(2) P.J. Proby’s promoters and supporters (one of whom created the video above and put it on YouTube) seem hell-bent on convincing everyone else this is a Proby “demo” Elvis copied exactly. They even claim Weisman said it as well. Weisman was very proud of the demos he produced and the quality of the musicians he chose for his demos. He was invited to Elvis’ soundtrack recording sessions as a music consultant. He wasn’t a singer nor an expert on voice. He actually said in interviews that “they” (everyone involved in the session – musicians, arrangers, sound engineers) copied his demos note for note. He never said Elvis mimicked any demo singer.

    (3) No one involved in the Weisman produced demo of this song has ever come forward to authenticate the recording in the above video. Nor has anyone given witness to the fact it was Proby who sang on the real demo. The absence of authentication hasn’t prevented P.J. Proby from selling copies of “his demo” and the Elvis version on his website. The story from Proby’s promoters is his recording was “found a few years ago in a dirty old box in a Texas record shop”. I wonder how many people would be buying it if they realized it could be a cover.

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    1. In the wonderful book “Writing For The King” Ben Weisman is quoted as saying he used P.J.Proby as an Elvis demo singer.He did not say on which songs but he used Proby!. In another book by Ernst Mikael Jorgensen he says about the demo “Slowly But Surely”…..P.J.Proby,a Weisman discovery, succeeded in outsinging Elvis & Elvis’ version failed to recapture the freshness & energy of Proby’s cut. Songwriter Ruth Batchelor also wrote in 1964 that Proby did 20 Elvis demo songs for her & she paid him $10 a song.Ruth said that she was now (Aug. ’64) so pleased that he is an unbelievable world talent.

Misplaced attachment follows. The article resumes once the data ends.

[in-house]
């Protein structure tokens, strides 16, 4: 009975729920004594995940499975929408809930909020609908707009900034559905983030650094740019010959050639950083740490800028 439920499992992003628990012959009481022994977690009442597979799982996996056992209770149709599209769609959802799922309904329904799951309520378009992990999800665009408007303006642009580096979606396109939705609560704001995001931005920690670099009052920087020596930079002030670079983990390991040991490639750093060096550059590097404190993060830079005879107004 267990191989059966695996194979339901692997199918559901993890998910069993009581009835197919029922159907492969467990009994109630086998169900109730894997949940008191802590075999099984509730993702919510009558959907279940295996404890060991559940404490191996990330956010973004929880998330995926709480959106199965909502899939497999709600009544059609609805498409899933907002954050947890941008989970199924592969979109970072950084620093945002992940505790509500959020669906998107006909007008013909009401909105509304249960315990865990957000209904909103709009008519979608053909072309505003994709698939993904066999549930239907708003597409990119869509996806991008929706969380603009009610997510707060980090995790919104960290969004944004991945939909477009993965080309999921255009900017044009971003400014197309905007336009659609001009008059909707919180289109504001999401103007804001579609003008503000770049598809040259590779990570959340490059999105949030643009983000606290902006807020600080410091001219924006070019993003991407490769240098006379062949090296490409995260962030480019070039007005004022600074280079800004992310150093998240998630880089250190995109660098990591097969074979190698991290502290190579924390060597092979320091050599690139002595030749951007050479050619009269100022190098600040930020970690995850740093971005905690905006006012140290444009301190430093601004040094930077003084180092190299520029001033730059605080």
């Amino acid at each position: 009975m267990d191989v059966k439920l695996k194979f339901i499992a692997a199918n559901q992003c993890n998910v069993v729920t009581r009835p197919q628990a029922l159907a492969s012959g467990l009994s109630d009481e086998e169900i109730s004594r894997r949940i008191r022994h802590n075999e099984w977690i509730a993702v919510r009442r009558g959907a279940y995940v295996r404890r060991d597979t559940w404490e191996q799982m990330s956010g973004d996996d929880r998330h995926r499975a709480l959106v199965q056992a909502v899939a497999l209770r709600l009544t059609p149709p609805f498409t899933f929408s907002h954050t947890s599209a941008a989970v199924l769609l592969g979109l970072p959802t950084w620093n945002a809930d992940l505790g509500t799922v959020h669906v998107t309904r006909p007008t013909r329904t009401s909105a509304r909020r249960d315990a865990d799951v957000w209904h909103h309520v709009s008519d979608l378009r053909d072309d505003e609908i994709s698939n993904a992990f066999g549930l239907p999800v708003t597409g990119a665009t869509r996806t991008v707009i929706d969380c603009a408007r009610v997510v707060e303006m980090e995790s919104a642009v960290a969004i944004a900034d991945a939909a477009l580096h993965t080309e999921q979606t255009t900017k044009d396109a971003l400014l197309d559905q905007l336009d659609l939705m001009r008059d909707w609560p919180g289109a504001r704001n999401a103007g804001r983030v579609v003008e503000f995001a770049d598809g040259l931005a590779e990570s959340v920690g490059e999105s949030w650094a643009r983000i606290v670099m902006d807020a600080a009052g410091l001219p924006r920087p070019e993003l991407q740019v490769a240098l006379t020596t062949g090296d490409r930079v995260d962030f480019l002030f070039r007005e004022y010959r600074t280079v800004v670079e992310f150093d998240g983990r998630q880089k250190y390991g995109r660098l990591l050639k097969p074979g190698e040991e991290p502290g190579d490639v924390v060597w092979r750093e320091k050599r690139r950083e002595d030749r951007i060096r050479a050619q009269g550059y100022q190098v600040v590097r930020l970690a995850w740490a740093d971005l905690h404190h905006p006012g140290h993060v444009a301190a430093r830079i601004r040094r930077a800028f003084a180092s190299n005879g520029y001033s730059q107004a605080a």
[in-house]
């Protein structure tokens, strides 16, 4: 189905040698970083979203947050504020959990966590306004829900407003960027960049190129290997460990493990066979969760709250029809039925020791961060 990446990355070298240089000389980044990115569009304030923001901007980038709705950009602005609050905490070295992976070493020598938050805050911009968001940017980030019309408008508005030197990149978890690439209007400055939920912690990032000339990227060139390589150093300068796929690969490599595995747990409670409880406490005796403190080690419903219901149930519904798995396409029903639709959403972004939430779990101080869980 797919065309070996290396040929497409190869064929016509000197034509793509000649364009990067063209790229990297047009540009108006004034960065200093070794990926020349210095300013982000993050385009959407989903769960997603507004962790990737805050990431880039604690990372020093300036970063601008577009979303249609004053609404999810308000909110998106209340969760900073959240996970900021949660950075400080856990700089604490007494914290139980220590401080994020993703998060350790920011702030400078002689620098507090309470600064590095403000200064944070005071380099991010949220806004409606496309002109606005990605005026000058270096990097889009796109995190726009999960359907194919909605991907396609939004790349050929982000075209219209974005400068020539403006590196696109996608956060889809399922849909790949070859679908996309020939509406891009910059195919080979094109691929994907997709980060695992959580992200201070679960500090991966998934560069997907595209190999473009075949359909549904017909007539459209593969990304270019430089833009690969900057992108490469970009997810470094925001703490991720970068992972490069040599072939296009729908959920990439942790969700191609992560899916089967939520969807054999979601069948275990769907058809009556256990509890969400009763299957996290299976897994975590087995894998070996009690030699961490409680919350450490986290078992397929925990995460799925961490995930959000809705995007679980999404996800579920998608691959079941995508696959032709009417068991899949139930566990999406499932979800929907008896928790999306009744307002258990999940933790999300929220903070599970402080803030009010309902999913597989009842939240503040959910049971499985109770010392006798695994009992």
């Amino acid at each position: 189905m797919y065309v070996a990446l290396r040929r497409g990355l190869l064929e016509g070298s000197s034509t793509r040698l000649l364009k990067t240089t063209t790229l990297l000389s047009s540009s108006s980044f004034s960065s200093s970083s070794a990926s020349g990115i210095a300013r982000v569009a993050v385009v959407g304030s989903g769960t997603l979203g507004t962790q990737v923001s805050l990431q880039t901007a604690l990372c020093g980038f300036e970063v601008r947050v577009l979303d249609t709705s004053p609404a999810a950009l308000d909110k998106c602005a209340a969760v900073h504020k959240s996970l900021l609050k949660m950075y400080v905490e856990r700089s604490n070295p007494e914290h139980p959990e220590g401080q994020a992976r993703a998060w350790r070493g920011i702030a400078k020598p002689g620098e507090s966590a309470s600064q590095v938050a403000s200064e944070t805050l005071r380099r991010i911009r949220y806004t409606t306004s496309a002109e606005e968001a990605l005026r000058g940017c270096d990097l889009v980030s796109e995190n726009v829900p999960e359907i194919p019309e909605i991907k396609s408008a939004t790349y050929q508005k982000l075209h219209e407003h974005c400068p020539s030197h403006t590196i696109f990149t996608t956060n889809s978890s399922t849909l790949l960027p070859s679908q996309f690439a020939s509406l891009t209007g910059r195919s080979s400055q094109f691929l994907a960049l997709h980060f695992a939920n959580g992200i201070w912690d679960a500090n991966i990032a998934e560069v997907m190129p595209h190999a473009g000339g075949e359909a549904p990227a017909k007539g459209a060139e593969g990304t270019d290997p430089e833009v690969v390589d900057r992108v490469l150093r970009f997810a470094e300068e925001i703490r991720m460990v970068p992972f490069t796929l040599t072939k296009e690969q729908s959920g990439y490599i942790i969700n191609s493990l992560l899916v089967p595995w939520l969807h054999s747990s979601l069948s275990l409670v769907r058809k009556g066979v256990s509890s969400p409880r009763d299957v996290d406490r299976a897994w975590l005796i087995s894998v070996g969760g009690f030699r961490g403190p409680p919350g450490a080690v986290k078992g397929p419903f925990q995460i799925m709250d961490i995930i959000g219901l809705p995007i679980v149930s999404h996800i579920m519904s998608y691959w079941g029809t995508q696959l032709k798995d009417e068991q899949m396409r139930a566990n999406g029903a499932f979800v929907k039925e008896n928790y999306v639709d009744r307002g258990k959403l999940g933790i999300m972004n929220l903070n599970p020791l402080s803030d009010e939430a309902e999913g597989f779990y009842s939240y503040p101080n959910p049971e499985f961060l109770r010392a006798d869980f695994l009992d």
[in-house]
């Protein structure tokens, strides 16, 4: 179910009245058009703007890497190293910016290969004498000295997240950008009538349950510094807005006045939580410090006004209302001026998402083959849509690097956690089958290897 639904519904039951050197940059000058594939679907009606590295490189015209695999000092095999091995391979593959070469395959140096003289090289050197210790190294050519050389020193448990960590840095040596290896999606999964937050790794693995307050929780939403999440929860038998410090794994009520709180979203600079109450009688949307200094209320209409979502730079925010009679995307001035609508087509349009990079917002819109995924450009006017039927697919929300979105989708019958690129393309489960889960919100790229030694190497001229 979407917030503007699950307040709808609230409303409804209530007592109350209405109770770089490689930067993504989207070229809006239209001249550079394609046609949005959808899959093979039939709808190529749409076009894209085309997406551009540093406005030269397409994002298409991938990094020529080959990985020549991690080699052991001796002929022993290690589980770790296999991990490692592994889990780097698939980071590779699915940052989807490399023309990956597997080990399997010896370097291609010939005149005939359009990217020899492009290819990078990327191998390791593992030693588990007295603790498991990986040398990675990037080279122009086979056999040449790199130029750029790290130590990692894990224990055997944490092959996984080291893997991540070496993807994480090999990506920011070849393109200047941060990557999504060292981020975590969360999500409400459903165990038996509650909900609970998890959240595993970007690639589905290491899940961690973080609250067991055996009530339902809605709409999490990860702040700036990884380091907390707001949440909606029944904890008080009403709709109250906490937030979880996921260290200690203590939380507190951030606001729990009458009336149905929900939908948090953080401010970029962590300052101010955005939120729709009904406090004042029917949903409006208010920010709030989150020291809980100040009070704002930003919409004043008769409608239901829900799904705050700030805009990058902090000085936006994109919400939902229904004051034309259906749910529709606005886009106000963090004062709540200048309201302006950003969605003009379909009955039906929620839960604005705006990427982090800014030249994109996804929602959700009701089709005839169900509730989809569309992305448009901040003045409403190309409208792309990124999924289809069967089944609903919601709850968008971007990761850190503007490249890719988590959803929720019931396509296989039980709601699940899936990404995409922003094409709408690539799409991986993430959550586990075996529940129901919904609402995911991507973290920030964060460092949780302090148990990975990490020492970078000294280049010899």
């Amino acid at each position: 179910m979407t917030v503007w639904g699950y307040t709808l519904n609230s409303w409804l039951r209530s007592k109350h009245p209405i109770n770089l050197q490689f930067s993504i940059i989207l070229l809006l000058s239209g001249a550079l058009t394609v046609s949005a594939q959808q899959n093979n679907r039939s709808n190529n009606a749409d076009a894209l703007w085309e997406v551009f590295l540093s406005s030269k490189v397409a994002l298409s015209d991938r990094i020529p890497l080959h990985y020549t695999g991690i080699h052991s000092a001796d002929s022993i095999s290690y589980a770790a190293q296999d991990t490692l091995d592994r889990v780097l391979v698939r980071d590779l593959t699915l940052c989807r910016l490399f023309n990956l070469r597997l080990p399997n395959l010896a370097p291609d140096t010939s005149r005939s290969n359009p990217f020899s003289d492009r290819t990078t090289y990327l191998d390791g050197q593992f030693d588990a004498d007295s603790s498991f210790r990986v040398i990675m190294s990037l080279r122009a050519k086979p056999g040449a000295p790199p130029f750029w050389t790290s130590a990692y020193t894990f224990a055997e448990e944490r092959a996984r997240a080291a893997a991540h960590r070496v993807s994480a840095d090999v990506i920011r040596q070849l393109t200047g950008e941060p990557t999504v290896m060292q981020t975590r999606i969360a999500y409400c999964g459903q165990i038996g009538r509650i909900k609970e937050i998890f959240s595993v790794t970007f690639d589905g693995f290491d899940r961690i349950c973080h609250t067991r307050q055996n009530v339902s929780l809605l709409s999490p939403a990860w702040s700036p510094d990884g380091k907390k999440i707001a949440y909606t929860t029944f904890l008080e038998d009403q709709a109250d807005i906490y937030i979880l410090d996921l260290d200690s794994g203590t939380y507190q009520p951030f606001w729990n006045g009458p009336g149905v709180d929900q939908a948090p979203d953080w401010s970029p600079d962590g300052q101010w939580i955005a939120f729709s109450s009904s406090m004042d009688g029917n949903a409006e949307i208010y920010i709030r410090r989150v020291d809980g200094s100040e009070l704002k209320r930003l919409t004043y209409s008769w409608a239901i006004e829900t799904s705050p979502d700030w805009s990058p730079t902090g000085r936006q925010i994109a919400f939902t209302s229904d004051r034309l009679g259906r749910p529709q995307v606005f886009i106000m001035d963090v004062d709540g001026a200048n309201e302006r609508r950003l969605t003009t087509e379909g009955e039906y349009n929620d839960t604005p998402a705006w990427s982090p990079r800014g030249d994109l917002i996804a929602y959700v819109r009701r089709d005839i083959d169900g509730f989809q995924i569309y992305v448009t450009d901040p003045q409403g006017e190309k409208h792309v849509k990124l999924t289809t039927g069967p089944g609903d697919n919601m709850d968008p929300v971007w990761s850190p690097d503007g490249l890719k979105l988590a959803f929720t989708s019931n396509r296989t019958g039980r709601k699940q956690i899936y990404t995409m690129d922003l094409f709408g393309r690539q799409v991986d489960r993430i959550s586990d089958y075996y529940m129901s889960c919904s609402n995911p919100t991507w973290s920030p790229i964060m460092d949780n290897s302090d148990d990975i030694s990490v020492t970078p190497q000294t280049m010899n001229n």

Now if the odd person chooses not to believe these people & their words then they have a mental problem. It’s probably because they are 100% anti Proby! we can’t change that so let them get on with it! I will NOT be getting involved it tit for tat arguments. As the title of a Proby L.P. says, “Believe It Or Not”,…the majority do. Case closed!

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      1. Good information from both sides. I find this all very interesting and I’m glad you both stopped by to fill in the blanks.

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      2. I don’t deny P.J. Proby was one of Weisman’s demo singers. In fact I already said it.

        There are two demos of Weisman songs on the disk included with the book “Writing For The King” and neither is by P.J. Proby.

        It’s an odd person who thinks the recording in the above video is authenticated in some way by Ernst Jorgensen’s critique of “Slowly But Surely”. And that person is no less odd for believing a commentary by a different songwriter, Ruth Batchelor, has any bearing on your “case”. Batchelor may have written 20 songs she hoped Elvis would record but he recorded only five of them. If P.J. Proby demoed any of the five Batchelor songs Ernst Jorgensen didn’t mention it in his book nor did Sharp in “Writing for the King”.